Last weekend was all about shaping solutions for pressing issues and showing possibilities of A.I. and Blockchain. For at least 20 out of the 100 teams competing in the Odyssey Hackathon, the real work has just started. On Monday, Odyssey Ignite kicked-off the decentralized incubation program of the 20 winning teams, together with a fully supportive ecosystem and four super accelerators.
Odyssey is far more than just a Hackathon. With a series of meetups and deep dives leading up to the big event and an incubation and acceleration program afterwards, Odyssey is all about following through and making sure great ideas come to full fruition. The Ignite program is the first moment to engage with the winning teams and their solutions to incubate an ecosystem with the challenge holders, key stakeholders, and investors.
Here are three of the winning teams who were backed by super accelerators:
Survival of the fittest robots
Kryha, the Nature 2.0 track winner, took their idea from last year to the next level. The team built a prototype for a hive mind platform for drones. This collective intelligence for robots (e.g. drones) could be tasked with aerial observations, exploration missions, disaster impact analysis, search & rescue missions and even rebuilding cities. This year, they’ve added ‘artificial natural selection’, where the weakest link in the chain of robots can be discarded.
The team was backed by super accelerator Antonio Senatore, the Global CTO and Co-lead Deloitte EMEA Blockchain Lab. Before joining the Blockchain Lab, Antonio was manager of Deloitte’s Big Data capabilities in the Technology Analytics team and curated the EMEA Big data Community of Practice, a network of Big Data practitioners.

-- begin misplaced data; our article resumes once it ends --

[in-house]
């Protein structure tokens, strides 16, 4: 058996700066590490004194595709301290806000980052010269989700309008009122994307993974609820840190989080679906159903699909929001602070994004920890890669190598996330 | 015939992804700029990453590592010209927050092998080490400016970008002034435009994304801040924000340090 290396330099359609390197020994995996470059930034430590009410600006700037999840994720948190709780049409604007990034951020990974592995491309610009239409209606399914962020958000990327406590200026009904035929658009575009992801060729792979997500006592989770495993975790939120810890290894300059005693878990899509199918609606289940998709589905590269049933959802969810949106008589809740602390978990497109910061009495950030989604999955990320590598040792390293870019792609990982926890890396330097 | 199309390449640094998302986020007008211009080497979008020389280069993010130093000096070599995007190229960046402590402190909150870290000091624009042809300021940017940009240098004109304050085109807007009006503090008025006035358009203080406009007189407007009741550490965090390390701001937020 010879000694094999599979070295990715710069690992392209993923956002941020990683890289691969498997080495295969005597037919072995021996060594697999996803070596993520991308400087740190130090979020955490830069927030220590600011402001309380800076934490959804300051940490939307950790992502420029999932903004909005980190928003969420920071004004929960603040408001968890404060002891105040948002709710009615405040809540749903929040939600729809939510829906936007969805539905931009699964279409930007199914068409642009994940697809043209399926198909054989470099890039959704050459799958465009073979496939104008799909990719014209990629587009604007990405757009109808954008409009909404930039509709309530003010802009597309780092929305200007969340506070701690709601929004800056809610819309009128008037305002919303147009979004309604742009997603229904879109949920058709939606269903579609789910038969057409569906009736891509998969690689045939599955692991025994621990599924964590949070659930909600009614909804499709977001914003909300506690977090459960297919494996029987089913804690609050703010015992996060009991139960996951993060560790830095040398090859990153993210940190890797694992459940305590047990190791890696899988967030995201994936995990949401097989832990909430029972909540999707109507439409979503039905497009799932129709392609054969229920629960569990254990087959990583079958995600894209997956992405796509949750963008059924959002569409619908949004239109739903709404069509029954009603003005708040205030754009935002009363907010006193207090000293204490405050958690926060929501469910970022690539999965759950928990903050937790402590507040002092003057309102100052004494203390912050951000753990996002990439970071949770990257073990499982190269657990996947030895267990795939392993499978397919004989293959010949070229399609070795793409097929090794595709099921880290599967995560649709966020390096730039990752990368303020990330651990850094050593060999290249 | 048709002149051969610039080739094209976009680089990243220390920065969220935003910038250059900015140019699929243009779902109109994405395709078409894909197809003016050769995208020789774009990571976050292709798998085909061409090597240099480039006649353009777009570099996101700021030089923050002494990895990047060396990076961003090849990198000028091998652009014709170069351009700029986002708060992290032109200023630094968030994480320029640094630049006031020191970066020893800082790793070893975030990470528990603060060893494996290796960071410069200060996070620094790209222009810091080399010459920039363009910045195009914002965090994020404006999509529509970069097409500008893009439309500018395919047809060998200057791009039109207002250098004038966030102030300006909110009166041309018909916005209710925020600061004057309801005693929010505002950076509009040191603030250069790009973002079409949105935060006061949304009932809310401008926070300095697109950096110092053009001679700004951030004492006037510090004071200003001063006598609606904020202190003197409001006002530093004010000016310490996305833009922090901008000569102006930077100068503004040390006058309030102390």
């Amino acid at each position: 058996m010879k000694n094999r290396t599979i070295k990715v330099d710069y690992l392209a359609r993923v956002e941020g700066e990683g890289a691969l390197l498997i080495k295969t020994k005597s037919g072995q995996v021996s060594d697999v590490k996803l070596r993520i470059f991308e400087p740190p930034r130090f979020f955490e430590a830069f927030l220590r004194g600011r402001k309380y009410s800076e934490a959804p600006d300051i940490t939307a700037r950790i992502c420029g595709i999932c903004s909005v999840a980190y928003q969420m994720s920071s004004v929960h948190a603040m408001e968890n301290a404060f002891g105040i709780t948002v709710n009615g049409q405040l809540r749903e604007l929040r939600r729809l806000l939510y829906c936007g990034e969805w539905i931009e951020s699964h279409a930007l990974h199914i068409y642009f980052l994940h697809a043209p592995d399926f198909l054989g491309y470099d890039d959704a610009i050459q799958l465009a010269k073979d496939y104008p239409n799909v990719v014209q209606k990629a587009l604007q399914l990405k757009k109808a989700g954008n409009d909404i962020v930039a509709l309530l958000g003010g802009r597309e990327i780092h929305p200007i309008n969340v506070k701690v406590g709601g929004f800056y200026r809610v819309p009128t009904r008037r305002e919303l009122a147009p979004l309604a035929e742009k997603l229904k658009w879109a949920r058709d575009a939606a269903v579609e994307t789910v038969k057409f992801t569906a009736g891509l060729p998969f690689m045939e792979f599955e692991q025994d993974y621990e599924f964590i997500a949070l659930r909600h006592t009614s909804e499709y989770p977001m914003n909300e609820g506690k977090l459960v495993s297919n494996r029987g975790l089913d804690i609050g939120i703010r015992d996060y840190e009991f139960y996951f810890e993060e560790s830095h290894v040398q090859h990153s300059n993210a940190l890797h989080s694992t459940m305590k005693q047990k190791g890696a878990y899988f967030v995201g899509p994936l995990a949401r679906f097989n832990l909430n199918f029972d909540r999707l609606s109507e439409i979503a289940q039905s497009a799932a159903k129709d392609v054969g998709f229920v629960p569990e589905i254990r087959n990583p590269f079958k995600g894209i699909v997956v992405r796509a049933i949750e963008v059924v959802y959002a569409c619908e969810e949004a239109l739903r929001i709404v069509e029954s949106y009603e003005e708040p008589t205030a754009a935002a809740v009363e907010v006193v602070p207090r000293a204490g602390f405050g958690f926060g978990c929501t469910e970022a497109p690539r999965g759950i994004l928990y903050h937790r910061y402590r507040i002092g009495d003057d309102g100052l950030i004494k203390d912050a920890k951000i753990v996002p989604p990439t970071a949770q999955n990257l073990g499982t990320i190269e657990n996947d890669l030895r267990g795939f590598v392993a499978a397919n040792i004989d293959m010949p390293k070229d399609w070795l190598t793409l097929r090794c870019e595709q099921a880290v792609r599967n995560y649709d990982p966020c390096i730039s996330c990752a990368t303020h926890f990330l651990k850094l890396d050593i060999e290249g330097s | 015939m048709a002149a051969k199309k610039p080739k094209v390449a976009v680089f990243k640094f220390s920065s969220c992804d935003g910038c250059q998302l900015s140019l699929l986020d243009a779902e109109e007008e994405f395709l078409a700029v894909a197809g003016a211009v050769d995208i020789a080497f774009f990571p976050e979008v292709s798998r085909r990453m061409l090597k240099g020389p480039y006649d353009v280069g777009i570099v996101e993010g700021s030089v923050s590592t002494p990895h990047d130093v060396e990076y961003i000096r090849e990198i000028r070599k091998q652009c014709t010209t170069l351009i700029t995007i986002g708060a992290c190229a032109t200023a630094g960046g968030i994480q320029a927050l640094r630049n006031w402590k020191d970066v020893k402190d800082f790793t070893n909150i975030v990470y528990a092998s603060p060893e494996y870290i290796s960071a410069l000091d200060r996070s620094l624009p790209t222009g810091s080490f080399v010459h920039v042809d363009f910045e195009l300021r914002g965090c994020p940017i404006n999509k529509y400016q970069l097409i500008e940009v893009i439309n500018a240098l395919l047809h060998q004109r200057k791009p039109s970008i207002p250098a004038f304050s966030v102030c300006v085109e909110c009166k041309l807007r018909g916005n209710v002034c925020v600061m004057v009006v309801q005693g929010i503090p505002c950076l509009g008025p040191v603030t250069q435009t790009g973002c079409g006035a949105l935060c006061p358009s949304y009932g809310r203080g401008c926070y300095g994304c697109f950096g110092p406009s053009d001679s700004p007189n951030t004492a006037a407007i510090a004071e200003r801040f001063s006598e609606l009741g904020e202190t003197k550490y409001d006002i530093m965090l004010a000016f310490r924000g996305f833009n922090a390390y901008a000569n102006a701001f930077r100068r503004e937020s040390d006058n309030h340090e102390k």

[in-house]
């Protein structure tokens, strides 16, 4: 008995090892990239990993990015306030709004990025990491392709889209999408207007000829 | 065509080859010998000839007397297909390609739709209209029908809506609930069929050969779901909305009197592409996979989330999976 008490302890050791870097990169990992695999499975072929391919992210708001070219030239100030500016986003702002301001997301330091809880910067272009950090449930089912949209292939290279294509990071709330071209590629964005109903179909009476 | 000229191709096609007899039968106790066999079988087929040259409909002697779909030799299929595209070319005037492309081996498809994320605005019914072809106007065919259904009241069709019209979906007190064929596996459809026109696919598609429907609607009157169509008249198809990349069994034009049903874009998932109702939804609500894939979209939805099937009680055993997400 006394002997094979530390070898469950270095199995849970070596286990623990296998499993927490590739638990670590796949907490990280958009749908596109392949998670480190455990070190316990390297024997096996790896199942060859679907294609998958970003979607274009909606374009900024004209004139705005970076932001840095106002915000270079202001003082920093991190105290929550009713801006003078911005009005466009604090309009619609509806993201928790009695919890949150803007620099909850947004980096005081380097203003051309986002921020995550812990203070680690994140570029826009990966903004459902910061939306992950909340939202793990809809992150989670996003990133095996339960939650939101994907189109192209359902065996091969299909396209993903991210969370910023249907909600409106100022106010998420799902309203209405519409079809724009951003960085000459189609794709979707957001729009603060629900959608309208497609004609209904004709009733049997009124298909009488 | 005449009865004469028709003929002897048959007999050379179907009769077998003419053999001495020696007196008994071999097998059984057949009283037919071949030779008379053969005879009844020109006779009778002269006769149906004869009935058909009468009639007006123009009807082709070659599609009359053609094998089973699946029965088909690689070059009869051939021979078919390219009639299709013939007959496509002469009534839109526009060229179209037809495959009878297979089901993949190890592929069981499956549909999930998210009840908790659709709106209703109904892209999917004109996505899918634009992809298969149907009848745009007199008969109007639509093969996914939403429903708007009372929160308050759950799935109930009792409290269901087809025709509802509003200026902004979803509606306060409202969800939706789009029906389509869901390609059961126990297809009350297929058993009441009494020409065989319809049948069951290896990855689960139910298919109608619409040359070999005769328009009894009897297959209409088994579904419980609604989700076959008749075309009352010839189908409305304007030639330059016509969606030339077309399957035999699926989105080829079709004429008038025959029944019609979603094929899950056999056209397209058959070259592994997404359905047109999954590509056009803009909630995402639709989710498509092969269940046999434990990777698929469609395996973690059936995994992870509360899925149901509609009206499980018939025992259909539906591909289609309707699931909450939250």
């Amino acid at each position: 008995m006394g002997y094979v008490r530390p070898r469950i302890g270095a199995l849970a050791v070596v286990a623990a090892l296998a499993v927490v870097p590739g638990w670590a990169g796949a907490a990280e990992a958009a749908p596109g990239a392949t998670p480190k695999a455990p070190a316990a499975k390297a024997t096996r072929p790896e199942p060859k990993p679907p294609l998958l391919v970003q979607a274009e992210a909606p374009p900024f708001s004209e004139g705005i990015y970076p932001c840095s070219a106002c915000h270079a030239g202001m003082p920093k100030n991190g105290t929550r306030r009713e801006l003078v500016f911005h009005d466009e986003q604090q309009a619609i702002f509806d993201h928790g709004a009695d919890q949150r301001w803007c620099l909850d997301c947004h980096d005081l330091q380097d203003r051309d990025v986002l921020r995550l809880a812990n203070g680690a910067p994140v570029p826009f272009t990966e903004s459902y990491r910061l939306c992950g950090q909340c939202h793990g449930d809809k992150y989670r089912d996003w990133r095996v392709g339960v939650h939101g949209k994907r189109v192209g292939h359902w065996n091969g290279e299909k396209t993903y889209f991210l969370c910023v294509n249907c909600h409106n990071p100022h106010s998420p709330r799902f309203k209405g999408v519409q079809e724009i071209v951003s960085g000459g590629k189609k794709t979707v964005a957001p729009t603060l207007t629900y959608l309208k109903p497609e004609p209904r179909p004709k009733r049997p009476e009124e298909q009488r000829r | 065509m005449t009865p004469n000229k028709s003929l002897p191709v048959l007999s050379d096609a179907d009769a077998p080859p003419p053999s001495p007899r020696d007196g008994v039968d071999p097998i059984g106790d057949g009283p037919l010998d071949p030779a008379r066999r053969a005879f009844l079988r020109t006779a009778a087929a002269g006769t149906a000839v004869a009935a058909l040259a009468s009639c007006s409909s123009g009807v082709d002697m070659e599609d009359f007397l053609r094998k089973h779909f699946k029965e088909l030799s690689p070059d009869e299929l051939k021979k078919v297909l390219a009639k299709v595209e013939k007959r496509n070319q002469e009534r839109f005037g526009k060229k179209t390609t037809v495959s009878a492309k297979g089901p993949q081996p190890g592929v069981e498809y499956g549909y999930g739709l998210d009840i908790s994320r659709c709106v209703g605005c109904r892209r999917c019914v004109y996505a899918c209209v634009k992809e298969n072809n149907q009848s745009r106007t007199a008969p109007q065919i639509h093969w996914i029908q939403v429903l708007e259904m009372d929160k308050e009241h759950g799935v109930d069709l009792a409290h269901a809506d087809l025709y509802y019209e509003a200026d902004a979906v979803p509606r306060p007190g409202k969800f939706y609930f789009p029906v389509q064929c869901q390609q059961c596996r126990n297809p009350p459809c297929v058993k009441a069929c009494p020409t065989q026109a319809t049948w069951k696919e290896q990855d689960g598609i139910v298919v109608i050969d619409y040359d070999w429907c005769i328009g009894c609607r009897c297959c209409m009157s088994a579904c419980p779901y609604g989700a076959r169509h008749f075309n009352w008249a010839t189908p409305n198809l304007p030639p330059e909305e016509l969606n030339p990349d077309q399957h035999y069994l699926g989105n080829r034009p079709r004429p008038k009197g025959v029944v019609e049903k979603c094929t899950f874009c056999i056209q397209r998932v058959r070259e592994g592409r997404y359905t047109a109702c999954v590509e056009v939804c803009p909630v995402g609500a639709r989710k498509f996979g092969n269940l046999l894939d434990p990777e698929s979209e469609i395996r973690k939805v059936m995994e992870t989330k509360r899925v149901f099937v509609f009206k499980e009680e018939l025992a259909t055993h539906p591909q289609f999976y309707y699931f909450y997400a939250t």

No more lines at the airport
Checking in at the airport is always a hassle. On top of that, airlines are not allowed to store passenger data because of the GDPR regulations. Team ID Shapers found a way around that, by creating a digital passenger ID that lets the passenger control what they share and minimises GDPR risks for the airline. Passengers can share their data from their phone when they arrive at the airport and simply revoke the data once they land.
ID Shapers was backed by super accelerator and fintech entrepreneur Sandra Ro, the newly appointed CEO of the Global Blockchain Business Council (GBBC). Conceived on Sir Richard Branson’s Necker Island, the GBBC is a Geneva-based non-profit, which launched formally during the 2017 Annual World Economic Forum Meeting in Davos, Switzerland.
NGOs with impact
BerChain from Berlin won the Scaling Wildlife track. Charity organizations and NGOs are facing increasing criticism for not being transparent enough. Is the money people donate well spent? Are projects successful? The team built a KPI report, a sort of social badge for NGO’s, backed by real data, showing the social impact of their efforts.
The team was backed by super accelerator Ewald Hesse, chair of the Energy Web Foundation. He is also co-founder and CEO of Grid Singularity, rooted in his extensive experience in the energy sector and acute interest in distributed business models, and serves as an advisor to blockchain investment firm Scytale Ventures and several start-ups.